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Ina Garten's genius twist on mashed potatoes will make your Thanksgiving easier

These potatoes are smashed — not mashed — and that subtle distinction makes all the difference on a hectic holiday.
/ Source: TODAY

Ina Garten, Al Roker's very first guest on his new podcast, "Cooking Up a Storm with Al Roker" is the first person we'd call if we wanted to make an outstanding Thanksgiving feast.

Garten, known as "The Barefoot Contessa" is not only the author of a countless cookbooks, she's arguably the person responsible for making classic recipes cool again. And while Al admits to Ina that he doesn't actually like mashed potatoes (what?) her recipe for parmesan smashed potatoes is definitely going to change that. Her secret?

"The key to mashed potatoes is what you add to them to make them have great flavor," she said. "Two things people really miss a lot, in almost every recipe, is the salt. It needs a lot of salt to give it flavor."

Listen to the "Cooking Up the Storm" podcast!

The second thing is something to give those otherwise bland potatoes what she calls "an edge." That could be lemon zest, or in this recipe, parmesan cheese.

"It's something that's a little sharp, that kind of wakes up your taste buds."

Ina's recipe calls for Red B potatoes, also known as new potatoes, or baby reds. The great thing about them is that because their skins are thin, you get to skip the peeling, which is a game-changer on Thanksgiving when you've got multiple course to churn out for your guests.

While Ina heats up the butter, and throws everything in the mixer with milk and cream, Al asked her advice on hosting a great Thanksgiving dinner.

What's the one thing as host you need to be cognizant of when it comes to your dinner?

I think — particularly for Thanksgiving, but for every dinner — it's about what everybody likes to eat. You've invited people you love. You want to make sure they all have something they love to eat. So, sometimes there's a vegetarian at the dinner. So I don't make something just for the vegetarian. What I make sure is there's enough for a vegetarian to eat.

And so they can pass up the turkey and have everything else. I just think it's important to make sure everybody's well taken care of without them feeling singled out as in, "This is the meal for all of us, and that's what you're going to have." And so I think that's really true for any dinner, but particularly Thanksgiving.

How do we time Thanksgiving dinner so that everything comes out together?

The way I do it — and I do this for dinner for four, or I do it for Thanksgiving for 12 — is I make a schedule. So I, literally, when I'm doing the menu, I write out a schedule: "At 3:00, turn on the oven. At 3:30, put the turkey in the oven.”

I literally do when I should start making something, and when it should go into the oven, when it should come out. And then I know that everything's done at 7:30, when everybody arrives. Thanksgiving's actually a good one to do, because you can make the turkey early. Very often, you can make the vegetables in advance to reheat. And while the turkey's resting — which is about a half an hour — everything goes back in the oven to be reheated. So there's a timing thing that works really well. And then everything goes on the table.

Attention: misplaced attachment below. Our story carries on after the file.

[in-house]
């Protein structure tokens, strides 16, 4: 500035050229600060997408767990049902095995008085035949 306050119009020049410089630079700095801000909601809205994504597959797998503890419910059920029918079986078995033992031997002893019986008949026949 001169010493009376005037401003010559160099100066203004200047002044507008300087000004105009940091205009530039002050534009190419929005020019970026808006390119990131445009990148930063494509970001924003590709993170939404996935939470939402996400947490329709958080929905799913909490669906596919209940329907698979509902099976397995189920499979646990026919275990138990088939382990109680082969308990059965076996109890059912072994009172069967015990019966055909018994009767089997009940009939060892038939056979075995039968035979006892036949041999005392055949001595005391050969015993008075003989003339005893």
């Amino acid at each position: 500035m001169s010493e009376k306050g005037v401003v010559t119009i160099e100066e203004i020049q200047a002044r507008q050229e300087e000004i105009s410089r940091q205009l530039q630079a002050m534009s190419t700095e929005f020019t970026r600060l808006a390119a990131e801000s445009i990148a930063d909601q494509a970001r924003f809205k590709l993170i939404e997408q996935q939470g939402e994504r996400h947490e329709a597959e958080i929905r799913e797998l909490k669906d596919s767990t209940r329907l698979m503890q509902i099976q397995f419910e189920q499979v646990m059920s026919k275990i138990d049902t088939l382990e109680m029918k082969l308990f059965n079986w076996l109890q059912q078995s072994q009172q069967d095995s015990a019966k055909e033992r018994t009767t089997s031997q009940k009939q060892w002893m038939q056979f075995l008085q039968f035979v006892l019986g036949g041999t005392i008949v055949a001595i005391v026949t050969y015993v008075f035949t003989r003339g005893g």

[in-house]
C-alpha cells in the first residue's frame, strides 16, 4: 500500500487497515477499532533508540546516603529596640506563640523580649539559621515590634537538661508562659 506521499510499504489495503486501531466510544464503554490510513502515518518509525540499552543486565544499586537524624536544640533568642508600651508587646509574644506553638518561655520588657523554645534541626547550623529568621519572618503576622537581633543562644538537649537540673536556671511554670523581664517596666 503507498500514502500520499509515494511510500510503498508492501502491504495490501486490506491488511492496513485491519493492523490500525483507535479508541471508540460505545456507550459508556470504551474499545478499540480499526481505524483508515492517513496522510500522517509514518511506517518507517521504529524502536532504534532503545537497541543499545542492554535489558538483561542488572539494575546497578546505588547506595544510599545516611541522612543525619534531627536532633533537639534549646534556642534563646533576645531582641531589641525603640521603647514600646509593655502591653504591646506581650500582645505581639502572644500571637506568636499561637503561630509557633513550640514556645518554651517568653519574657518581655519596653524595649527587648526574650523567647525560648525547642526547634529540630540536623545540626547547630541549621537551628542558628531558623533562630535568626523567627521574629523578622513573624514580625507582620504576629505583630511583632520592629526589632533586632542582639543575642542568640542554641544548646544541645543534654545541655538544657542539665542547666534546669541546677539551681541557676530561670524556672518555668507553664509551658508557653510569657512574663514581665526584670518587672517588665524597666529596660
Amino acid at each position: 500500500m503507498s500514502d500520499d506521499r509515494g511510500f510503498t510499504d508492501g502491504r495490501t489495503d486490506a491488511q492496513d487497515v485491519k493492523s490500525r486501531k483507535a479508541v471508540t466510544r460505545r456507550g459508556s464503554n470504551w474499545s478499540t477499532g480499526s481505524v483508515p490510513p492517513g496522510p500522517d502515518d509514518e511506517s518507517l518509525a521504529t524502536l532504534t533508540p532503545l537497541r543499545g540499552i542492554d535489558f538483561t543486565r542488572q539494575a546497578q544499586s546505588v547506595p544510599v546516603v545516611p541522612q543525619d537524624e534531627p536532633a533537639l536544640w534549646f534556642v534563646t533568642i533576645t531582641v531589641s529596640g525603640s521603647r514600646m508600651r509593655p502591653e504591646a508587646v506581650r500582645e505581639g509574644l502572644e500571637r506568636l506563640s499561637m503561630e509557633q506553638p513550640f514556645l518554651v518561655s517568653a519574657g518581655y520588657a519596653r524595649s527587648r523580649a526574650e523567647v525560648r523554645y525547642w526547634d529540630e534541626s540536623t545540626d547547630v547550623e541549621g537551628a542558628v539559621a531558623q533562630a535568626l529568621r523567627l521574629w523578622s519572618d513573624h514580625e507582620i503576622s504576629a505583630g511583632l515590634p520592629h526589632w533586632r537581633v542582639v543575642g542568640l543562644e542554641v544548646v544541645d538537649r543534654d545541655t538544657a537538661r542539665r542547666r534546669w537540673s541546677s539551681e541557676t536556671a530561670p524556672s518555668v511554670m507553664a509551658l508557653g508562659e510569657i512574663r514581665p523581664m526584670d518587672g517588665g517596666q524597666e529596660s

Is Thanksgiving your favorite holiday?

Absolutely. I just like that, unlike Christmas, which has so much going on — it's just your favorite people invited for dinner, and everything is absolutely delicious. Instead of stuffing for the turkey, I make a savory bread pudding. I mean, stuffing's delicious. But when you make a bread pudding instead, it's creamy on the bottom and crispy on the top, so it's got more texture. And so I make a leek and mushroom bread pudding, or an apple and herb bread pudding. So it's got lots of flavors and textures, and it just goes with everything else.

Once you've got everything cooked: Buffet style or sit-down, pass around the dish?

I like buffet-style, because I think then everybody gets up and gets what they like, and they can pass up what they don't like, and then they can come back, and they can go have seconds, and it's no big deal. I always feel like, if all the bowls are on the table, it's like there are half-empty bowls of who-knows-what. It doesn't look good.

I've always done buffet-style. And usually in the room, you know? So, very often, we'll eat in the kitchen, so I'll do it on the kitchen counter. And sometimes, things can just sit on the stove, just bubbling away.

I can't imagine this would have happened to you. But have you had anything go wrong at Thanksgiving?

Never happens. But I know about other people that have had things go wrong. A friend of mine— actually, the last wedding that I ever catered was hers. And she called me in November and said, “I want to make a Thanksgiving dinner for my new husband but I've never cooked like that."

So I said to her, "OK, so this is what you do. Think of a turkey as, like, a large chicken. You're going to cook it the same way you cook a chicken, just for a little longer." I told her exactly how to make it. And she put the turkey in the oven, and she said to her new husband, "Let's go for a walk. It's going to be an hour, and then I'll come back and baste it." And she came back and couldn't open the oven door. And it turns out, she had set the oven on “clean,” not on the temperature I told her to set it on. So her husband had to literally unscrew the oven door to get the turkey out. And I was like, "What did you do?" And she said, "Well, I served it." She said, "It was very clean!" So I think everybody has a Thanksgiving disaster story. But, you know, you just get through it, and you do the best you can.

This conversation has been condensed and edited for clarity — for the full conversation, listen to "Cooking Up a Storm with Al Roker" wherever you find your podcasts.